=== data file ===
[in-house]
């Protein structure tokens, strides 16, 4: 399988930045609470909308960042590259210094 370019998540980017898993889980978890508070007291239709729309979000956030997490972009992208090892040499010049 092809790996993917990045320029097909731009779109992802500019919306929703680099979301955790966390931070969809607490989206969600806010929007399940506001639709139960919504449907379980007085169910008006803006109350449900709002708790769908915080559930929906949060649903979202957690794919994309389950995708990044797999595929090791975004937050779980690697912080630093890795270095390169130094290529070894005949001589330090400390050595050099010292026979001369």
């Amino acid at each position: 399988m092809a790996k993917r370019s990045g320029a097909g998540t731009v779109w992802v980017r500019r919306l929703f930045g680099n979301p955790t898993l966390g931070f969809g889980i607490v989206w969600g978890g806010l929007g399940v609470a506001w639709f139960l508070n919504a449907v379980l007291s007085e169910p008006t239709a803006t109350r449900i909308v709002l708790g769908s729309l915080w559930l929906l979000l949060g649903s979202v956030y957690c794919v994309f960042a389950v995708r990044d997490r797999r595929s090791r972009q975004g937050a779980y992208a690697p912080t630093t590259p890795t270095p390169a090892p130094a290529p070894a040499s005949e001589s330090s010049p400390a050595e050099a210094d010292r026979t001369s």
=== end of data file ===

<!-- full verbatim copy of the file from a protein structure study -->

[in-house]
């Protein structure tokens, strides 16, 4: 399988930045609470909308960042590259210094 370019998540980017898993889980978890508070007291239709729309979000956030997490972009992208090892040499010049 092809790996993917990045320029097909731009779109992802500019919306929703680099979301955790966390931070969809607490989206969600806010929007399940506001639709139960919504449907379980007085169910008006803006109350449900709002708790769908915080559930929906949060649903979202957690794919994309389950995708990044797999595929090791975004937050779980690697912080630093890795270095390169130094290529070894005949001589330090400390050595050099010292026979001369």
């Amino acid at each position: 399988m092809a790996k993917r370019s990045g320029a097909g998540t731009v779109w992802v980017r500019r919306l929703f930045g680099n979301p955790t898993l966390g931070f969809g889980i607490v989206w969600g978890g806010l929007g399940v609470a506001w639709f139960l508070n919504a449907v379980l007291s007085e169910p008006t239709a803006t109350r449900i909308v709002l708790g769908s729309l915080w559930l929906l979000l949060g649903s979202v956030y957690c794919v994309f960042a389950v995708r990044d997490r797999r595929s090791r972009q975004g937050a779980y992208a690697p912080t630093t590259p890795t270095p390169a090892p130094a290529p070894a040499s005949e001589s330090s010049p400390a050595e050099a210094d010292r026979t001369s």